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Does the grind of your coffee really make that much of a difference? Absolutely it does! Every brewing method works differently and requires a different grind level. Over-extraction or under-extraction may lead to a disappointing cup even if the beans themselves are top-notch, so learning about the correct grind level for optimum extraction is very important for coffee connoisseurs.
“Extraction” is the pulling of flavors from coffee beans into water. All sorts of compounds end up in your cup, some dissolving in shorter contact with water and heat, others requiring much longer exposure. To get the best cup, it is necessary to extract the right amounts of the right compounds, and to avoid the bad-tasting ones (even the finest coffees will turn bitter if over-extracted!). Over-extracted coffee tends to be very bitter while under-extracted coffee tends to taste flat. Different extraction methods require different amounts of ground coffee, different amounts of contact time – see our brewing tips here – and especially different grind levels.
When trying new coffees, you may need to experiment with contact time and amount of grounds to find the cup that suits your tastes perfectly, but if you frequently feel that your coffee is “too bitter” or “too weak,” consider adjusting your grind level first. Here are guidelines that will help you decide the best grind level for your brewing method.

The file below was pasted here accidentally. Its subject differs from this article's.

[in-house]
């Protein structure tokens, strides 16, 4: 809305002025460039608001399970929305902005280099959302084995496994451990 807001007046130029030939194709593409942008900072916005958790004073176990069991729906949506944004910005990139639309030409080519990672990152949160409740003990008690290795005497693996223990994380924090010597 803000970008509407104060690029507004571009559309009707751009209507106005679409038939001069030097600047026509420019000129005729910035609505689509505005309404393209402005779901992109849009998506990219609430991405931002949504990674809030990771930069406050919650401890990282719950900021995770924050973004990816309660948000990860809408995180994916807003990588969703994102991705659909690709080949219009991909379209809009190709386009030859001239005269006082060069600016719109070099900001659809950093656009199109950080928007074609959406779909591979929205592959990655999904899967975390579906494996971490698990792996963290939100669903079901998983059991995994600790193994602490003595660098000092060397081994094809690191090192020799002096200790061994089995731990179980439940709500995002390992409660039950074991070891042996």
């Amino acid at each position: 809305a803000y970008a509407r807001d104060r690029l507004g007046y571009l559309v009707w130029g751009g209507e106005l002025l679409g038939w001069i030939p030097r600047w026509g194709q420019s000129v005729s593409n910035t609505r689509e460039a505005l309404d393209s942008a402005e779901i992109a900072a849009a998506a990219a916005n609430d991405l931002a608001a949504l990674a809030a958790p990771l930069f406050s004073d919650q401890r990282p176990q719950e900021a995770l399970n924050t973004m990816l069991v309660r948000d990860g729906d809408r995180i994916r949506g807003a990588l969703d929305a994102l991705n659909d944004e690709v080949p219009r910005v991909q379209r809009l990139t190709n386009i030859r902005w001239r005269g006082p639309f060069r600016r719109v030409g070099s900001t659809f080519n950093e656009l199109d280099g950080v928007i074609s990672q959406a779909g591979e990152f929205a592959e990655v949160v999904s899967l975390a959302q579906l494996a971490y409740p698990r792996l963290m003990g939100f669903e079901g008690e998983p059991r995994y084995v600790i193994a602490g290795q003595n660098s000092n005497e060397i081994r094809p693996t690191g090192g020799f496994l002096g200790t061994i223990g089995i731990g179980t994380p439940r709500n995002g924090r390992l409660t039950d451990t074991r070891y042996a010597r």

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BCT’s “Guide to Grinds”
Coarse Grind – Chunky, similar to potting soil. Recommended Brewing Methods: French Press, Cold Brew, Percolator, Cupping
Medium Coarse Grind – Less chunky, like bread crumbs. Recommended Brewing Methods: Chemex, Flat Bottom Drip Machines
Medium Grind – Approx size of Kosher salt. Recommended Brewing Methods: Cone Drip Machines
Medium Fine Grind – Between Kosher salt and table salt, like coarse sand. Recommended Brewing Methods:AeroPress, Siphon Machines, Vacuum Pots, Single-Serving Pour Over
Fine Grind – Like table salt or crystal sugar. Recommended Brewing Methods: Espresso, Moka Pot
Very Fine Grind – Like powdered sugar or flour, often called “Turkish Grind.” Recommended Brewing Methods: Turkish
These are just general guidelines and everyone has their own personal preferences. Let us know if there is a grind that you like for a specific brewing method.
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